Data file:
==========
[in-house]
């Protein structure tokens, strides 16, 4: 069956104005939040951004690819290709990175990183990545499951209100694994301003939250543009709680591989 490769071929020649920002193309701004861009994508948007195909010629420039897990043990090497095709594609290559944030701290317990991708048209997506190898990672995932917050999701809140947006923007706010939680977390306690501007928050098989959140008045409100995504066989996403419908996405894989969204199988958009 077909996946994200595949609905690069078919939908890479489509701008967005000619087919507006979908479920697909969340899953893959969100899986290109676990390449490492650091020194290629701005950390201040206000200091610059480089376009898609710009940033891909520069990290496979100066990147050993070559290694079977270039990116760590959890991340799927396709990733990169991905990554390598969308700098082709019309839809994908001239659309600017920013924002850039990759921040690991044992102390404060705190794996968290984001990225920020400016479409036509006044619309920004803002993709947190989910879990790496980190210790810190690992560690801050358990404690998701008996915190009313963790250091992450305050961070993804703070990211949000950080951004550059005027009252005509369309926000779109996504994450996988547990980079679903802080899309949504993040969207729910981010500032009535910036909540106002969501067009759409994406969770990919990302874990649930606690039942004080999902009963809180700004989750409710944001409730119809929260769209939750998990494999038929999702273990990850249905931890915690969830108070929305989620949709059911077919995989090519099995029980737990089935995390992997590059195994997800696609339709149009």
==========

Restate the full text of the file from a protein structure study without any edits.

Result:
[in-house]
């Protein structure tokens, strides 16, 4: 069956104005939040951004690819290709990175990183990545499951209100694994301003939250543009709680591989 490769071929020649920002193309701004861009994508948007195909010629420039897990043990090497095709594609290559944030701290317990991708048209997506190898990672995932917050999701809140947006923007706010939680977390306690501007928050098989959140008045409100995504066989996403419908996405894989969204199988958009 077909996946994200595949609905690069078919939908890479489509701008967005000619087919507006979908479920697909969340899953893959969100899986290109676990390449490492650091020194290629701005950390201040206000200091610059480089376009898609710009940033891909520069990290496979100066990147050993070559290694079977270039990116760590959890991340799927396709990733990169991905990554390598969308700098082709019309839809994908001239659309600017920013924002850039990759921040690991044992102390404060705190794996968290984001990225920020400016479409036509006044619309920004803002993709947190989910879990790496980190210790810190690992560690801050358990404690998701008996915190009313963790250091992450305050961070993804703070990211949000950080951004550059005027009252005509369309926000779109996504994450996988547990980079679903802080899309949504993040969207729910981010500032009535910036909540106002969501067009759409994406969770990919990302874990649930606690039942004080999902009963809180700004989750409710944001409730119809929260769209939750998990494999038929999702273990990850249905931890915690969830108070929305989620949709059911077919995989090519099995029980737990089935995390992997590059195994997800696609339709149009």